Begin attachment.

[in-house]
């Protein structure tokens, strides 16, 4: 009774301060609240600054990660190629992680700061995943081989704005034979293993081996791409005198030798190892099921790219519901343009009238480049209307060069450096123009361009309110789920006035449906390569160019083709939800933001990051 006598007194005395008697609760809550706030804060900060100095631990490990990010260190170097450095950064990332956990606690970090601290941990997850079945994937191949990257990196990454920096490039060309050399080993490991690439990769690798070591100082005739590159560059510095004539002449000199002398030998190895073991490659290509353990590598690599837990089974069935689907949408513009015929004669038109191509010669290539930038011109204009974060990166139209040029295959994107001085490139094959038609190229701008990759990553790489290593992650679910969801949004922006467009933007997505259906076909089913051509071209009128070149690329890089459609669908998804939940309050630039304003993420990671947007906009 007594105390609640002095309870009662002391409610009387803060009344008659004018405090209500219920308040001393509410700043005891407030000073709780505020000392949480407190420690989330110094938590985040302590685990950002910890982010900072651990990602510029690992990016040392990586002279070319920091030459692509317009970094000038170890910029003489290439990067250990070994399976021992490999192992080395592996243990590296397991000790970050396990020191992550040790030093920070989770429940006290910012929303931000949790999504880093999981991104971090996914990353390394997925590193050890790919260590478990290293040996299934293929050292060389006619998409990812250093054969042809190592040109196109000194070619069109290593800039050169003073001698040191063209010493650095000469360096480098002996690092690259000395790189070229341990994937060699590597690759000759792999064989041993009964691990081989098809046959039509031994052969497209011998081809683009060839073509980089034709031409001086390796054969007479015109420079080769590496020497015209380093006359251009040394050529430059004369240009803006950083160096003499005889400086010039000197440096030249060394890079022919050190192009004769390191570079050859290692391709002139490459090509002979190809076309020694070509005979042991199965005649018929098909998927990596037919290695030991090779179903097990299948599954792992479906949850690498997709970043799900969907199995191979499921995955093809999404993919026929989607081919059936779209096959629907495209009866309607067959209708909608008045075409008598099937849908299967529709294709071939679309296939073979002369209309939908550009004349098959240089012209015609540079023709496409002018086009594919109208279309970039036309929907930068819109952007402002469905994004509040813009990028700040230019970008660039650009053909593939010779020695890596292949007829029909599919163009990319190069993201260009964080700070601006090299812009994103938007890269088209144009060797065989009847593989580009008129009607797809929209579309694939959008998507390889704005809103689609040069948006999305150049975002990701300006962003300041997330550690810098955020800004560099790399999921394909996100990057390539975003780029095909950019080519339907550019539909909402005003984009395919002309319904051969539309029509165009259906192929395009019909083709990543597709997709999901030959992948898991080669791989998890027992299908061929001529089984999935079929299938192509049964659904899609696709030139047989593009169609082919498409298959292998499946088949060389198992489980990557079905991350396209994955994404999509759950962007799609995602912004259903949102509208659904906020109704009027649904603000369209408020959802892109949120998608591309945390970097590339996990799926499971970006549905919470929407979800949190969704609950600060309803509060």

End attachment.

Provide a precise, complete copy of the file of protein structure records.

[in-house]
């Protein structure tokens, strides 16, 4: 009774301060609240600054990660190629992680700061995943081989704005034979293993081996791409005198030798190892099921790219519901343009009238480049209307060069450096123009361009309110789920006035449906390569160019083709939800933001990051 006598007194005395008697609760809550706030804060900060100095631990490990990010260190170097450095950064990332956990606690970090601290941990997850079945994937191949990257990196990454920096490039060309050399080993490991690439990769690798070591100082005739590159560059510095004539002449000199002398030998190895073991490659290509353990590598690599837990089974069935689907949408513009015929004669038109191509010669290539930038011109204009974060990166139209040029295959994107001085490139094959038609190229701008990759990553790489290593992650679910969801949004922006467009933007997505259906076909089913051509071209009128070149690329890089459609669908998804939940309050630039304003993420990671947007906009 007594105390609640002095309870009662002391409610009387803060009344008659004018405090209500219920308040001393509410700043005891407030000073709780505020000392949480407190420690989330110094938590985040302590685990950002910890982010900072651990990602510029690992990016040392990586002279070319920091030459692509317009970094000038170890910029003489290439990067250990070994399976021992490999192992080395592996243990590296397991000790970050396990020191992550040790030093920070989770429940006290910012929303931000949790999504880093999981991104971090996914990353390394997925590193050890790919260590478990290293040996299934293929050292060389006619998409990812250093054969042809190592040109196109000194070619069109290593800039050169003073001698040191063209010493650095000469360096480098002996690092690259000395790189070229341990994937060699590597690759000759792999064989041993009964691990081989098809046959039509031994052969497209011998081809683009060839073509980089034709031409001086390796054969007479015109420079080769590496020497015209380093006359251009040394050529430059004369240009803006950083160096003499005889400086010039000197440096030249060394890079022919050190192009004769390191570079050859290692391709002139490459090509002979190809076309020694070509005979042991199965005649018929098909998927990596037919290695030991090779179903097990299948599954792992479906949850690498997709970043799900969907199995191979499921995955093809999404993919026929989607081919059936779209096959629907495209009866309607067959209708909608008045075409008598099937849908299967529709294709071939679309296939073979002369209309939908550009004349098959240089012209015609540079023709496409002018086009594919109208279309970039036309929907930068819109952007402002469905994004509040813009990028700040230019970008660039650009053909593939010779020695890596292949007829029909599919163009990319190069993201260009964080700070601006090299812009994103938007890269088209144009060797065989009847593989580009008129009607797809929209579309694939959008998507390889704005809103689609040069948006999305150049975002990701300006962003300041997330550690810098955020800004560099790399999921394909996100990057390539975003780029095909950019080519339907550019539909909402005003984009395919002309319904051969539309029509165009259906192929395009019909083709990543597709997709999901030959992948898991080669791989998890027992299908061929001529089984999935079929299938192509049964659904899609696709030139047989593009169609082919498409298959292998499946088949060389198992489980990557079905991350396209994955994404999509759950962007799609995602912004259903949102509208659904906020109704009027649904603000369209408020959802892109949120998608591309945390970097590339996990799926499971970006549905919470929407979800949190969704609950600060309803509060």